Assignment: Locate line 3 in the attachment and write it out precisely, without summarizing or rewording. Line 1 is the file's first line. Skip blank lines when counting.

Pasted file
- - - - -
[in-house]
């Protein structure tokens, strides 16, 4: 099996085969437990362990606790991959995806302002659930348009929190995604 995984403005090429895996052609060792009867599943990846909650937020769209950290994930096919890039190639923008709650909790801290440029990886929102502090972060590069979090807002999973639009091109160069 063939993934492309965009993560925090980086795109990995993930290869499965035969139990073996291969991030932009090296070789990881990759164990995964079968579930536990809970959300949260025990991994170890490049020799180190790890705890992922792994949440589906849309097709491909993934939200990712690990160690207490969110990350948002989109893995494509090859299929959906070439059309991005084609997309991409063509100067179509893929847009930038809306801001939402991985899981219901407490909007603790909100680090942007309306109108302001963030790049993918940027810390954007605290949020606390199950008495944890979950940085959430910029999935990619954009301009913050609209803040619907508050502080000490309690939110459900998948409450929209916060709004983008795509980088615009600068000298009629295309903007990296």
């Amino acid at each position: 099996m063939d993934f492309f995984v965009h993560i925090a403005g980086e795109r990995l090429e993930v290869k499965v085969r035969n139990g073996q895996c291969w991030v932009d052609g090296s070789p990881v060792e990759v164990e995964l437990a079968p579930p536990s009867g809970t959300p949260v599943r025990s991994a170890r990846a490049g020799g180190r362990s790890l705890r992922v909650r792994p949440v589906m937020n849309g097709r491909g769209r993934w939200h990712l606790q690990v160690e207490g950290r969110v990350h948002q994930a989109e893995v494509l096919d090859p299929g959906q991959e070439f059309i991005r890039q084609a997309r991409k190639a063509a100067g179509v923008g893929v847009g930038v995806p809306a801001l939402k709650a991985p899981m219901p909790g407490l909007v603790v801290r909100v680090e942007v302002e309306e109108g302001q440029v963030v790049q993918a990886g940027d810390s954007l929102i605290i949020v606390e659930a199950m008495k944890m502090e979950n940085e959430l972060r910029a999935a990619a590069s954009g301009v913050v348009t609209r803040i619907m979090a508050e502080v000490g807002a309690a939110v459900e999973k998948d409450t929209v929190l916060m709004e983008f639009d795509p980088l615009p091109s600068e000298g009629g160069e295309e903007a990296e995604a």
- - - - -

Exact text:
């Amino acid at each position: 099996m063939d993934f492309f995984v965009h993560i925090a403005g980086e795109r990995l090429e993930v290869k499965v085969r035969n139990g073996q895996c291969w991030v932009d052609g090296s070789p990881v060792e990759v164990e995964l437990a079968p579930p536990s009867g809970t959300p949260v599943r025990s991994a170890r990846a490049g020799g180190r362990s790890l705890r992922v909650r792994p949440v589906m937020n849309g097709r491909g769209r993934w939200h990712l606790q690990v160690e207490g950290r969110v990350h948002q994930a989109e893995v494509l096919d090859p299929g959906q991959e070439f059309i991005r890039q084609a997309r991409k190639a063509a100067g179509v923008g893929v847009g930038v995806p809306a801001l939402k709650a991985p899981m219901p909790g407490l909007v603790v801290r909100v680090e942007v302002e309306e109108g302001q440029v963030v790049q993918a990886g940027d810390s954007l929102i605290i949020v606390e659930a199950m008495k944890m502090e979950n940085e959430l972060r910029a999935a990619a590069s954009g301009v913050v348009t609209r803040i619907m979090a508050e502080v000490g807002a309690a939110v459900e999973k998948d409450t929209v929190l916060m709004e983008f639009d795509p980088l615009p091109s600068e000298g009629g160069e295309e903007a990296e995604a």